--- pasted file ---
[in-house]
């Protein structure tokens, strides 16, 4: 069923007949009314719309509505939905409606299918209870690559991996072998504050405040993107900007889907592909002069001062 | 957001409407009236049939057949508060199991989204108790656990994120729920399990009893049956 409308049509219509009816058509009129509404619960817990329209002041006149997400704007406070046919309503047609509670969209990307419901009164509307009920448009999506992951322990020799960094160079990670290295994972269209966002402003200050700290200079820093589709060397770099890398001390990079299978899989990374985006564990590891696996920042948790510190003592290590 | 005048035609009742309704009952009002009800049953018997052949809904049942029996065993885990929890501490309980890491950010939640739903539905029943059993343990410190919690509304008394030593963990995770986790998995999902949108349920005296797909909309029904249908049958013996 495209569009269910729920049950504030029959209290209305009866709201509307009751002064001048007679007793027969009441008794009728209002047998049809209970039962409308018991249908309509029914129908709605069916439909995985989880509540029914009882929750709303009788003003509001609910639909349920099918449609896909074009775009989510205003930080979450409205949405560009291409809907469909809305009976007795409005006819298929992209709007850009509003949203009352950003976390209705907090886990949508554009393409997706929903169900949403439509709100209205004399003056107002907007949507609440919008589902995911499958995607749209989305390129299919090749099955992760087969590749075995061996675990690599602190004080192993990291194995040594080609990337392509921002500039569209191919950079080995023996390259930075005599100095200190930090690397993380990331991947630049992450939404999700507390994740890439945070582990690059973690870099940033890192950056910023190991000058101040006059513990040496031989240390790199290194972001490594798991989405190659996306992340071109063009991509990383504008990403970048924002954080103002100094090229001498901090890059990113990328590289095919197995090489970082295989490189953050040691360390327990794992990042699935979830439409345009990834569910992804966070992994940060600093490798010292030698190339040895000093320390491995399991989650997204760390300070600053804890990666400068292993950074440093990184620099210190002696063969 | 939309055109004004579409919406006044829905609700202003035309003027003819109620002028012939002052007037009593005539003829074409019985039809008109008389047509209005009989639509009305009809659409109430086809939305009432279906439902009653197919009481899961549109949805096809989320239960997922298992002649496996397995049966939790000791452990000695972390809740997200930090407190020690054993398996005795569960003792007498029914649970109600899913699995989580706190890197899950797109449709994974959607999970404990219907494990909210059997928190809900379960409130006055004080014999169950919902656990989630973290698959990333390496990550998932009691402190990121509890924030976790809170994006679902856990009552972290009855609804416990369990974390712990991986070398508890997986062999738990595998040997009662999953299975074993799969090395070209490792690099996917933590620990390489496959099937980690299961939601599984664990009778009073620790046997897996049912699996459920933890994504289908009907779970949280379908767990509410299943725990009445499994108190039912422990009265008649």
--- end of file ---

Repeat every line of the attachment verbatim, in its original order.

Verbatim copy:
[in-house]
């Protein structure tokens, strides 16, 4: 069923007949009314719309509505939905409606299918209870690559991996072998504050405040993107900007889907592909002069001062 | 957001409407009236049939057949508060199991989204108790656990994120729920399990009893049956 409308049509219509009816058509009129509404619960817990329209002041006149997400704007406070046919309503047609509670969209990307419901009164509307009920448009999506992951322990020799960094160079990670290295994972269209966002402003200050700290200079820093589709060397770099890398001390990079299978899989990374985006564990590891696996920042948790510190003592290590 | 005048035609009742309704009952009002009800049953018997052949809904049942029996065993885990929890501490309980890491950010939640739903539905029943059993343990410190919690509304008394030593963990995770986790998995999902949108349920005296797909909309029904249908049958013996 495209569009269910729920049950504030029959209290209305009866709201509307009751002064001048007679007793027969009441008794009728209002047998049809209970039962409308018991249908309509029914129908709605069916439909995985989880509540029914009882929750709303009788003003509001609910639909349920099918449609896909074009775009989510205003930080979450409205949405560009291409809907469909809305009976007795409005006819298929992209709007850009509003949203009352950003976390209705907090886990949508554009393409997706929903169900949403439509709100209205004399003056107002907007949507609440919008589902995911499958995607749209989305390129299919090749099955992760087969590749075995061996675990690599602190004080192993990291194995040594080609990337392509921002500039569209191919950079080995023996390259930075005599100095200190930090690397993380990331991947630049992450939404999700507390994740890439945070582990690059973690870099940033890192950056910023190991000058101040006059513990040496031989240390790199290194972001490594798991989405190659996306992340071109063009991509990383504008990403970048924002954080103002100094090229001498901090890059990113990328590289095919197995090489970082295989490189953050040691360390327990794992990042699935979830439409345009990834569910992804966070992994940060600093490798010292030698190339040895000093320390491995399991989650997204760390300070600053804890990666400068292993950074440093990184620099210190002696063969 | 939309055109004004579409919406006044829905609700202003035309003027003819109620002028012939002052007037009593005539003829074409019985039809008109008389047509209005009989639509009305009809659409109430086809939305009432279906439902009653197919009481899961549109949805096809989320239960997922298992002649496996397995049966939790000791452990000695972390809740997200930090407190020690054993398996005795569960003792007498029914649970109600899913699995989580706190890197899950797109449709994974959607999970404990219907494990909210059997928190809900379960409130006055004080014999169950919902656990989630973290698959990333390496990550998932009691402190990121509890924030976790809170994006679902856990009552972290009855609804416990369990974390712990991986070398508890997986062999738990595998040997009662999953299975074993799969090395070209490792690099996917933590620990390489496959099937980690299961939601599984664990009778009073620790046997897996049912699996459920933890994504289908009907779970949280379908767990509410299943725990009445499994108190039912422990009265008649």